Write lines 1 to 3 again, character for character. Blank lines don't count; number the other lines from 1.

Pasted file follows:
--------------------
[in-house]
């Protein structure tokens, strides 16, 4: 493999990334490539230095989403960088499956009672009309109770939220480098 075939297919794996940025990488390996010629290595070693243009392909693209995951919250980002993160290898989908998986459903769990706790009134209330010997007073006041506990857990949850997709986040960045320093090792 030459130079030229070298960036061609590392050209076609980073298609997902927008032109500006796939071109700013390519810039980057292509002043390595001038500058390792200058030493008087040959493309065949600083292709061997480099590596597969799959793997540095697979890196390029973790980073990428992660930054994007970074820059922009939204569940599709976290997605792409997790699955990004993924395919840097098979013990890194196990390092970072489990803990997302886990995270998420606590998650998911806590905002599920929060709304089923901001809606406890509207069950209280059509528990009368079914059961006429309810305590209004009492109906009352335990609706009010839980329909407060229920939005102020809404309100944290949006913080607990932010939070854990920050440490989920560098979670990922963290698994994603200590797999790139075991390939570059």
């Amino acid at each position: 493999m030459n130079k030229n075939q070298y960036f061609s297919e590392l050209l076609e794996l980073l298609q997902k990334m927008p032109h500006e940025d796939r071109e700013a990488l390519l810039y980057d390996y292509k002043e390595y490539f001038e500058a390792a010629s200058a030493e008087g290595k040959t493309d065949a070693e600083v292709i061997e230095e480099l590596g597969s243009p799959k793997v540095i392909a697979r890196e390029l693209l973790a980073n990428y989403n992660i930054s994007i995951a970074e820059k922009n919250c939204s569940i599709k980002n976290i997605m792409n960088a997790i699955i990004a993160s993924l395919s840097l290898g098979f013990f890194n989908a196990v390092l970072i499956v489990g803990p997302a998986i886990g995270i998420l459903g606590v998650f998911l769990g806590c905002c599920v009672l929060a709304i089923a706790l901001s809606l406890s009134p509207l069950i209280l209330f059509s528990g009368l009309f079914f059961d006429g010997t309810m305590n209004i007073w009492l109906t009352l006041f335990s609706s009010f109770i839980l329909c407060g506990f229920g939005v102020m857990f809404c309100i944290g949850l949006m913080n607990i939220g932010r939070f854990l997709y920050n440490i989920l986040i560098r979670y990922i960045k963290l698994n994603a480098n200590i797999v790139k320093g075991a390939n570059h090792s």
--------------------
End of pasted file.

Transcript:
[in-house]
């Protein structure tokens, strides 16, 4: 493999990334490539230095989403960088499956009672009309109770939220480098 075939297919794996940025990488390996010629290595070693243009392909693209995951919250980002993160290898989908998986459903769990706790009134209330010997007073006041506990857990949850997709986040960045320093090792 030459130079030229070298960036061609590392050209076609980073298609997902927008032109500006796939071109700013390519810039980057292509002043390595001038500058390792200058030493008087040959493309065949600083292709061997480099590596597969799959793997540095697979890196390029973790980073990428992660930054994007970074820059922009939204569940599709976290997605792409997790699955990004993924395919840097098979013990890194196990390092970072489990803990997302886990995270998420606590998650998911806590905002599920929060709304089923901001809606406890509207069950209280059509528990009368079914059961006429309810305590209004009492109906009352335990609706009010839980329909407060229920939005102020809404309100944290949006913080607990932010939070854990920050440490989920560098979670990922963290698994994603200590797999790139075991390939570059």
């Amino acid at each position: 493999m030459n130079k030229n075939q070298y960036f061609s297919e590392l050209l076609e794996l980073l298609q997902k990334m927008p032109h500006e940025d796939r071109e700013a990488l390519l810039y980057d390996y292509k002043e390595y490539f001038e500058a390792a010629s200058a030493e008087g290595k040959t493309d065949a070693e600083v292709i061997e230095e480099l590596g597969s243009p799959k793997v540095i392909a697979r890196e390029l693209l973790a980073n990428y989403n992660i930054s994007i995951a970074e820059k922009n919250c939204s569940i599709k980002n976290i997605m792409n960088a997790i699955i990004a993160s993924l395919s840097l290898g098979f013990f890194n989908a196990v390092l970072i499956v489990g803990p997302a998986i886990g995270i998420l459903g606590v998650f998911l769990g806590c905002c599920v009672l929060a709304i089923a706790l901001s809606l406890s009134p509207l069950i209280l209330f059509s528990g009368l009309f079914f059961d006429g010997t309810m305590n209004i007073w009492l109906t009352l006041f335990s609706s009010f109770i839980l329909c407060g506990f229920g939005v102020m857990f809404c309100i944290g949850l949006m913080n607990i939220g932010r939070f854990l997709y920050n440490i989920l986040i560098r979670y990922i960045k963290l698994n994603a480098n200590i797999v790139k320093g075991a390939n570059h090792s």